Automated Vehicles rely on intelligent systems to enable safe and efficient transportation. Thanks to robust perception and reliable communication, automated vehicles will reshape transportation services. However, the security of automated vehicles has to be guaranteed at the component level. In this chapter, we provide an overview of two threats to connected and automated vehicles (CAV), namely adversarial AI in perception system, and impact of Quantum Computer on CAV security.
Jonathan Petit, William Whyte
Generic Cooperative Adaptive Cruise Control Architecture for Heterogeneous Strings of Vehicles
Cooperative Adaptive Cruise Control (CACC) systems uses wireless connectivity to guarantee string stability for platooning, which Adaptive Cruise Control (ACC) fails to provide. One of the constraints that hinders widespread adoption of CACC is that almost all developments and real validations have been done on strings of identical vehicles. This chapter summarizes the most recent efforts in the development of a generic control architecture that enables CACC on strings of vehicles of different makes/models/types, dynamics and powertrains. The developed hierarchical approach has demonstrated feasibility of CACC system on real vehicles, even at short time gaps. It is also robust in handling cut-in and cut-out maneuvers of other vehicles in public traffic.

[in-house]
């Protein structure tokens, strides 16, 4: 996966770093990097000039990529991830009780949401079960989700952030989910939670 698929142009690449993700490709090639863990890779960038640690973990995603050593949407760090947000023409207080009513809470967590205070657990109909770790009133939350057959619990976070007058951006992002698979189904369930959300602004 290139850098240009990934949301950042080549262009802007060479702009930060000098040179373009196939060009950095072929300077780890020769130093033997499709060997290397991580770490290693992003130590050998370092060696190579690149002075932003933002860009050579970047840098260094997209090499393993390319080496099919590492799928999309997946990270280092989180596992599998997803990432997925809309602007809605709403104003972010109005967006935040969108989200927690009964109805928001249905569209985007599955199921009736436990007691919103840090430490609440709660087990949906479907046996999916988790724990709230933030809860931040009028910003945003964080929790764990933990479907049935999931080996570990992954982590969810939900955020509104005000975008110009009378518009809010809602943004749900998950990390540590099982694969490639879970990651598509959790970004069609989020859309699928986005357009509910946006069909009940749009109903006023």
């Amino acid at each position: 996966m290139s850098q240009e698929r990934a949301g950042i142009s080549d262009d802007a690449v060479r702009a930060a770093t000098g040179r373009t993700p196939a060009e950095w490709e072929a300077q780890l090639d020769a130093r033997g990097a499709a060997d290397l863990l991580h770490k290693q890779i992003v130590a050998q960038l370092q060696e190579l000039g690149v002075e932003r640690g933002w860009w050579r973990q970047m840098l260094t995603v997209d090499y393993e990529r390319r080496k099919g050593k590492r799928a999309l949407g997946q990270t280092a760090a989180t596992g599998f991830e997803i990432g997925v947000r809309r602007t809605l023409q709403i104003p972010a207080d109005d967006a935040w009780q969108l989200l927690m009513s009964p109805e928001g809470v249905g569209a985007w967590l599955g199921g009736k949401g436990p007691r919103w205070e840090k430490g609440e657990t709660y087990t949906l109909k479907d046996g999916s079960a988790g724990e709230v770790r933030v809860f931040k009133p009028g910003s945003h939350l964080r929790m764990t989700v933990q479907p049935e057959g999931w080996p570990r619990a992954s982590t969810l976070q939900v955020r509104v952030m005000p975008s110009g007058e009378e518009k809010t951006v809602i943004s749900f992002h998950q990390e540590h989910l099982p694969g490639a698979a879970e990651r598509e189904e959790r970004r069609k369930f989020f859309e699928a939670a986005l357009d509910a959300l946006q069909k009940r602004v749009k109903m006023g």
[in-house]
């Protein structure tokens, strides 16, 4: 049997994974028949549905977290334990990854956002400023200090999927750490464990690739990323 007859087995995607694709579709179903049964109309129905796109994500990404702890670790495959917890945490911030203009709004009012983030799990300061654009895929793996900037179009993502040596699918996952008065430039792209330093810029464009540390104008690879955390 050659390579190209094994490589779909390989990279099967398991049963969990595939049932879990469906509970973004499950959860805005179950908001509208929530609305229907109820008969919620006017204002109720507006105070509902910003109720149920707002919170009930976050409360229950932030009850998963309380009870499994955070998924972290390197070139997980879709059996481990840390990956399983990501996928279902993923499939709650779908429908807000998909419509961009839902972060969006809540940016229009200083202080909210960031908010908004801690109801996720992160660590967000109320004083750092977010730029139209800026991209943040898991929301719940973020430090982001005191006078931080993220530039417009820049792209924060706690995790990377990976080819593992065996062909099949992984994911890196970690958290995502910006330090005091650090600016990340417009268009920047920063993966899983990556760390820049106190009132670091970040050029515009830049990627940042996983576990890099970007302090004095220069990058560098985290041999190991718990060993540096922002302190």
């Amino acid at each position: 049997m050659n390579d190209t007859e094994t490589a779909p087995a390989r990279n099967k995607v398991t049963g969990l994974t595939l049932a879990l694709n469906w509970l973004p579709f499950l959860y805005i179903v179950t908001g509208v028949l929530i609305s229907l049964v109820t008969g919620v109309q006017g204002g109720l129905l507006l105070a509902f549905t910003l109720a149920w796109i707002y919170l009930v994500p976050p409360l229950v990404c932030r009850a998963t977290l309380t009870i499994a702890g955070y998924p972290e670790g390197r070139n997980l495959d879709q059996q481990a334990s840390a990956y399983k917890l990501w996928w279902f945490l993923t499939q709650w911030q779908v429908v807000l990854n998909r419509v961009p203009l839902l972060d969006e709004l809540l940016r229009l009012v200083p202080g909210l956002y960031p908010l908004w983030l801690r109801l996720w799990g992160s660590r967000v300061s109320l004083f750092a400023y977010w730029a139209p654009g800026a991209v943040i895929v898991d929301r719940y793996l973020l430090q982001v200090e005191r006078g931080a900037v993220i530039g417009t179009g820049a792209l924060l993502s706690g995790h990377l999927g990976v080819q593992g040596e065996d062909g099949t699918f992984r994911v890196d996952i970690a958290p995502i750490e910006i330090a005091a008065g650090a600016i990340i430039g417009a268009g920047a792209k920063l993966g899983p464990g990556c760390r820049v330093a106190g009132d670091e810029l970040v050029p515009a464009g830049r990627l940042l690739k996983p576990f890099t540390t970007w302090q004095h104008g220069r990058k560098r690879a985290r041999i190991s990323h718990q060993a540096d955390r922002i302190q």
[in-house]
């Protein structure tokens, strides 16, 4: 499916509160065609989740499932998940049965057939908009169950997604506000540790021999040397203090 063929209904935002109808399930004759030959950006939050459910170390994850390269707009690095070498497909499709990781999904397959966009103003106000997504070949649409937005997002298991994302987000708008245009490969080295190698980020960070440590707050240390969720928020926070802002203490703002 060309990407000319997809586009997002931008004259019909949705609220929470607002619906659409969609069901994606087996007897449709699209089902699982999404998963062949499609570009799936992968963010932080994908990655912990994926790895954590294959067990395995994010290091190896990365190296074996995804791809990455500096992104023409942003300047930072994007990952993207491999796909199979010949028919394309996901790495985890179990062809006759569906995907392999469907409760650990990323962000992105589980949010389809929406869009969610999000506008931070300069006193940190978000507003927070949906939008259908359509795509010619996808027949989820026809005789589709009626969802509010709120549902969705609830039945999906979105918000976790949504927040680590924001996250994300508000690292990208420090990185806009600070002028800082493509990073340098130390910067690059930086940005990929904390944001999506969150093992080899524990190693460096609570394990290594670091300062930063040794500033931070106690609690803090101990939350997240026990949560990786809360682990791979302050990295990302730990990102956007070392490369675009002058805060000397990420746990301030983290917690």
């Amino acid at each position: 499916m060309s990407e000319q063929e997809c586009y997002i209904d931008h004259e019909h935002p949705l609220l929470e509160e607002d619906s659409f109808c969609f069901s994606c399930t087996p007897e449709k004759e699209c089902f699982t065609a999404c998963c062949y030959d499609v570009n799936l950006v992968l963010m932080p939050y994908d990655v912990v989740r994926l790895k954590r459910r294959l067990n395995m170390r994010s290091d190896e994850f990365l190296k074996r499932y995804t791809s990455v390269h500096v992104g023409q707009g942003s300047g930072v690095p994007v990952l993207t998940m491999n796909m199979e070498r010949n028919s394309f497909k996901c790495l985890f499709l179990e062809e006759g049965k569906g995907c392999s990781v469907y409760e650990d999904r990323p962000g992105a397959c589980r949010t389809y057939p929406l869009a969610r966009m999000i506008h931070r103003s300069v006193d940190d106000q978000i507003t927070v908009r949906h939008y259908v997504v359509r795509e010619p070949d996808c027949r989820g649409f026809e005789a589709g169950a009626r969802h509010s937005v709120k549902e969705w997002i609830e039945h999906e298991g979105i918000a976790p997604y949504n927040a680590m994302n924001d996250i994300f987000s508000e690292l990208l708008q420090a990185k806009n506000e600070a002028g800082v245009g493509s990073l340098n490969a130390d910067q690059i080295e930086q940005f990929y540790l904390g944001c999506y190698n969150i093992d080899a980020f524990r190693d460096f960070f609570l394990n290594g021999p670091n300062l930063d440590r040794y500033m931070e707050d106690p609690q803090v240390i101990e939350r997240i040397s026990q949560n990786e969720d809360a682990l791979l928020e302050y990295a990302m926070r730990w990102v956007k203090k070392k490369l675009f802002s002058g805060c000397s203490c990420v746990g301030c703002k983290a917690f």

Carlos Flores, Xiao-Yun Lu, John Spring, Simeon Iliev

Part IV: Policy and Planning

Public and Private Sector Collaboration to Advance Automated Driving Systems Testing and Deployment
This Chapter is intended to lay the background for meaningful conversations between public sector and private industry, to understand the barriers and needs for automated driving systems (ADS) and AV testing and evaluation. This includes understanding the capabilities that need to be implemented both in the ADS and on the roadway to support safe and effective ADS operation and understanding what is needed to design and conduct joint tests or pilots. This session aims to identify a path forward to overcome specific, private and public sector barriers, facilitate, and advance AV testing and deployment.
Kristin White, John Harding, Ted Bailey, Daniela Bremmer, Robert Dingess
Road Vehicle Automation 8
Dr. Gereon Meyer
Dr. Sven Beiker